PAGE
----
Something very big happened in the sports world–something larger than wins and losses.
We like to think of ourselves as living in a progressive society with acceptance for all people, yet we’re reminded how backwards things still are when Mississippi finally ratified the Thirteenth Amendment less than ten weeks ago.
But this morning, Jason Collins did something no active athlete had ever done before. To quote his Sports Illustrated first-person story:
“I’m a 34-year-old NBA center. I’m black. And I’m gay.”
Collins became the first active athlete in the four major American sports to come out, something for which he should be commended. It takes a lot of courage, especially in our culture that is still insensitive to many minorities. Especially in a league like the NBA, where there is a sadly prevalent use of hurtful slurs, even by star players who are supposed to be roles models. Especially when artists like Lil Wayne will drop that same word without a second’s thought in his verse in Look At Me Now.
But who Jason Collins is doesn’t change the player he is. Even if he never plays another minute in the Association–he’s a free agent this summer coming off his sixth team in twelve years–today’s news doesn’t change the fact that he’s a very strong interior defender, a near-champion in the NCAA and NBA, and a beloved teammate. My opinion of him as a player–like all teams’, players’, and fans’ should–remains the same as it was less than twenty-four hours ago.
Jason Collins’ true legacy will be the day when an athlete coming out will not be news. Because it won’t matter. Hopefully Collins’ big decision will even inspire other players to open up about themselves. Jason Collins should return to the NBA because he is still a serviceable rebounder, defender, and mentor–or at least better than 40-year old Juwan Howard–not because it would make a good story.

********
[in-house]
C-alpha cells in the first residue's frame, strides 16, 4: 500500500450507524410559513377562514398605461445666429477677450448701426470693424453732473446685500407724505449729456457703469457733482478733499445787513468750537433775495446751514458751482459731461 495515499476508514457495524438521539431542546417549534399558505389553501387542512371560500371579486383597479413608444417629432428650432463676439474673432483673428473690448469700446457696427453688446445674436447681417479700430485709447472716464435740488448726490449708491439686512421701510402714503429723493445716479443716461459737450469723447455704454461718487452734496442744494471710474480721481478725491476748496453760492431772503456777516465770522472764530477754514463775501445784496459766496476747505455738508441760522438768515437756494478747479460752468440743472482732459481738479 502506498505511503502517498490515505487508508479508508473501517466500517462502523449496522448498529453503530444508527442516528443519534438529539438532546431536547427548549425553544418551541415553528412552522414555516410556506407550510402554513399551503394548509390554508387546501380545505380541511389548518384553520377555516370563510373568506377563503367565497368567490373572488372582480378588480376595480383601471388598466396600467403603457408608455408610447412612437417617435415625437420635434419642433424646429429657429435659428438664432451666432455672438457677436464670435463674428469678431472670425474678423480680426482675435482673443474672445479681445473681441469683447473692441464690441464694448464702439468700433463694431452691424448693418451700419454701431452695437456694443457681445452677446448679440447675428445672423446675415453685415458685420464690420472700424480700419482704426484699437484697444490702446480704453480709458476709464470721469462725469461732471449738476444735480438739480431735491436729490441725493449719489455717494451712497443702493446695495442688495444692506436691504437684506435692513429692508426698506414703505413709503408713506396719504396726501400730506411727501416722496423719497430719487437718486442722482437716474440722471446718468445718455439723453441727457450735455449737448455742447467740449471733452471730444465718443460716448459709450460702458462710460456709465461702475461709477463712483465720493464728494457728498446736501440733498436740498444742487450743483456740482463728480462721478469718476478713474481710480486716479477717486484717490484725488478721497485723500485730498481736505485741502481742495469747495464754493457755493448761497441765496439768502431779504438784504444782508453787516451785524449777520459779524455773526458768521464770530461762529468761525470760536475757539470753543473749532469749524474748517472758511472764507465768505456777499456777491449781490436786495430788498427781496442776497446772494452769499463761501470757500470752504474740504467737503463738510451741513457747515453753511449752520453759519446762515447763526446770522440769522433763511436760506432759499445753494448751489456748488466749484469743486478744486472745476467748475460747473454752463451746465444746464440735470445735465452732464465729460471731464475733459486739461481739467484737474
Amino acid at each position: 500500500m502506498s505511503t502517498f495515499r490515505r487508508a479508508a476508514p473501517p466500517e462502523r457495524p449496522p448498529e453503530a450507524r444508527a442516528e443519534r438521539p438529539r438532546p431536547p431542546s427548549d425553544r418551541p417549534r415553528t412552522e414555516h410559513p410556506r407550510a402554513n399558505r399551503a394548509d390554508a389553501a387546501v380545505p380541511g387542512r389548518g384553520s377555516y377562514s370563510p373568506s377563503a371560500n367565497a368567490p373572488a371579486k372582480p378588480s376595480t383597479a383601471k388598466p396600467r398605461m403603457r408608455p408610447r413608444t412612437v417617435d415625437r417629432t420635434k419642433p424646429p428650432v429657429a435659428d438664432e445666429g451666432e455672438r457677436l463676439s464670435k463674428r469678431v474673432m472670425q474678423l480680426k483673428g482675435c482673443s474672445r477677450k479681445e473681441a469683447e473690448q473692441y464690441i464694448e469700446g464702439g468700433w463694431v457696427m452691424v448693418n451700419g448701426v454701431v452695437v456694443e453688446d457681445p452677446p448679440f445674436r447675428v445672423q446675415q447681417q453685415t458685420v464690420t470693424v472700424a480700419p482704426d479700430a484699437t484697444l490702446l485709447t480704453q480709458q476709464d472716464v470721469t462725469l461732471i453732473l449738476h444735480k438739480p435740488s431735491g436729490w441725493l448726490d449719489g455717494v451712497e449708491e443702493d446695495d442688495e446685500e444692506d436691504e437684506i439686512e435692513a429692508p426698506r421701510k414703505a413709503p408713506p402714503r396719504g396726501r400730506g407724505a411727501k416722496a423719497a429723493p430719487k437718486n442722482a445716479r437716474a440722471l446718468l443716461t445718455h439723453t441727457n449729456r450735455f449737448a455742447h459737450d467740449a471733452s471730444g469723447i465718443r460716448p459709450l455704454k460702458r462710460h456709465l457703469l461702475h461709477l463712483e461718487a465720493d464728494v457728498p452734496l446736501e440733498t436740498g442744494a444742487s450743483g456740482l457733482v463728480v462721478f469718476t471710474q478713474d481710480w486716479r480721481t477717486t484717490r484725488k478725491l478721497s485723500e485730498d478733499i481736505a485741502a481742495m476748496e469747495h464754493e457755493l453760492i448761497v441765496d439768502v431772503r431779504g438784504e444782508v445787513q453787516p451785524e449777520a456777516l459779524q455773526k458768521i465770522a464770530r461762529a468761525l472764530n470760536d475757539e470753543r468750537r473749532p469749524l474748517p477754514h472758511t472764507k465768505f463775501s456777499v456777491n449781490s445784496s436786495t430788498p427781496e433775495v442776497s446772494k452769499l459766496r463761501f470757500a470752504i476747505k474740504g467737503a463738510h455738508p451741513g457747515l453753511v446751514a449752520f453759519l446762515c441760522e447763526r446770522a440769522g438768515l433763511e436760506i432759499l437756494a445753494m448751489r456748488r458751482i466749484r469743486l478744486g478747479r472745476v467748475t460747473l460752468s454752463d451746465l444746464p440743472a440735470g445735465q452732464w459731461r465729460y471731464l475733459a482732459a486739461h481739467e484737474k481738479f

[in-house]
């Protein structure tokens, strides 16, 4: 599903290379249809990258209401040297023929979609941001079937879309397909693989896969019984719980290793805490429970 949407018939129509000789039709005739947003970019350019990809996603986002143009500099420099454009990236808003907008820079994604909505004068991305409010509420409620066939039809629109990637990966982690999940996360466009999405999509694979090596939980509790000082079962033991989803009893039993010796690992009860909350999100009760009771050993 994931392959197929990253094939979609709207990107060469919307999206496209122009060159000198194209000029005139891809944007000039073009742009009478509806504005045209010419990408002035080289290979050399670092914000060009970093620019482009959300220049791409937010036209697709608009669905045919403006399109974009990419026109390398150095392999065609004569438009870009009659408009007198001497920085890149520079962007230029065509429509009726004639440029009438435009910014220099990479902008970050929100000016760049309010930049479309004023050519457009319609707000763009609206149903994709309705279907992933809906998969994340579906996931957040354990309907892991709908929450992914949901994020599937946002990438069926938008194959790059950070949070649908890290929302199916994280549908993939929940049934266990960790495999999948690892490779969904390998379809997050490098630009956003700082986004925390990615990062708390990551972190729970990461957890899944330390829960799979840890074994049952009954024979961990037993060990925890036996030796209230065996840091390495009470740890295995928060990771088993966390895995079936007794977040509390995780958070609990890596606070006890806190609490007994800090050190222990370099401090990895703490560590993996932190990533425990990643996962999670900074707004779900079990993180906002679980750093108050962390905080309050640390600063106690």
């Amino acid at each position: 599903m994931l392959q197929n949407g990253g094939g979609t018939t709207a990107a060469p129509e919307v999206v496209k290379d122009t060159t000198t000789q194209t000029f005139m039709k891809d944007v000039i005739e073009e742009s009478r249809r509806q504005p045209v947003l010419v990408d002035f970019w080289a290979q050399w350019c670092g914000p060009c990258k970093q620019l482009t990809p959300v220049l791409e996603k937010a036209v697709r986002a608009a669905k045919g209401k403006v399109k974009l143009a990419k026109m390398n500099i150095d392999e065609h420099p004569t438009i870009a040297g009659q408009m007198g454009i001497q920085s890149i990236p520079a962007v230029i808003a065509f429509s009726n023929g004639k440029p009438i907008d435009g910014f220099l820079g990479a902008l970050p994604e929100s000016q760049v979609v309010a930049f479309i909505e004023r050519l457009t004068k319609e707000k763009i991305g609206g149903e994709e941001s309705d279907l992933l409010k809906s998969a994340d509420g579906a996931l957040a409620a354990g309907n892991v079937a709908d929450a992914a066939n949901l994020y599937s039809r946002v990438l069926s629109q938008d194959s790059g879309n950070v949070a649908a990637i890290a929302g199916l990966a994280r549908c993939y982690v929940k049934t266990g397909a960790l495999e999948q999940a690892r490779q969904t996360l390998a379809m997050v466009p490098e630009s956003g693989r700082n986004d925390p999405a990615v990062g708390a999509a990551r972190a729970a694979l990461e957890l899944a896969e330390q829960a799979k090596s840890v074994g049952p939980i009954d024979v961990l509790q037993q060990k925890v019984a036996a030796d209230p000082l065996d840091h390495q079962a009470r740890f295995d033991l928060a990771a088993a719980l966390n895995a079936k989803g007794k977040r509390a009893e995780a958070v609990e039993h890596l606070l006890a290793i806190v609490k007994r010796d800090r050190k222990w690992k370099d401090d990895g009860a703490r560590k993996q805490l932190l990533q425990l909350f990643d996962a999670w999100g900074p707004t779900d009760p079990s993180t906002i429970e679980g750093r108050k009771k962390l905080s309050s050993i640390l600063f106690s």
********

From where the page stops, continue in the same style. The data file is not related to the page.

But there’s a solid chance that Jason Collins won’t be back in the league next season. Not because he’s black. And not because he’s gay. Because that doesn’t matter in player evaluation. And if anyone thinks it should, Collins was, by all accounts, a fantastic teammate, and he’s the same person today that he has been for the past twelve years. The man never caused any problems in the lockerroom before, so if an issue arises, that becomes the teammate’s problem.
Jason Collins may never play another minute in the NBA–but that’s because he’s a 34-year old center with no post game. When running an team, that’s all that matters. Strip away the fear, underneath Collins is the same as any other 7-footer. And that’s the way things should be.
Nice article, Ben!